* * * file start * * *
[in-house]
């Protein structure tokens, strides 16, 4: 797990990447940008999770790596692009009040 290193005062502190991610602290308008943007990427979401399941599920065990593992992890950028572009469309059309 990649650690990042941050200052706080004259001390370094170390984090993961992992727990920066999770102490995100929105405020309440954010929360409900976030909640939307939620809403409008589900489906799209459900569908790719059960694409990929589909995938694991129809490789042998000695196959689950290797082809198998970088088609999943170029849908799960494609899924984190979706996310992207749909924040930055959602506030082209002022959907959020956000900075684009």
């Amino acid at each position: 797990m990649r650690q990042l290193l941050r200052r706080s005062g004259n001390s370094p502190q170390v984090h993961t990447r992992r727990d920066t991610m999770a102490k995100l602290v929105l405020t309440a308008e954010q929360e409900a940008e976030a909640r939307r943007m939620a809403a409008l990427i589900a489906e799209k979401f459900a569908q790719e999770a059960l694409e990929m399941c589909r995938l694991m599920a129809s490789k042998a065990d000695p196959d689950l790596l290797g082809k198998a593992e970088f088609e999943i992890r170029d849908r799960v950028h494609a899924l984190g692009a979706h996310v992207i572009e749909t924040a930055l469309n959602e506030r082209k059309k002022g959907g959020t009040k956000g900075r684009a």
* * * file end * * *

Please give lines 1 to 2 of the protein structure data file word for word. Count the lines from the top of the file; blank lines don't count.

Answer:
[in-house]
């Protein structure tokens, strides 16, 4: 797990990447940008999770790596692009009040 290193005062502190991610602290308008943007990427979401399941599920065990593992992890950028572009469309059309 990649650690990042941050200052706080004259001390370094170390984090993961992992727990920066999770102490995100929105405020309440954010929360409900976030909640939307939620809403409008589900489906799209459900569908790719059960694409990929589909995938694991129809490789042998000695196959689950290797082809198998970088088609999943170029849908799960494609899924984190979706996310992207749909924040930055959602506030082209002022959907959020956000900075684009």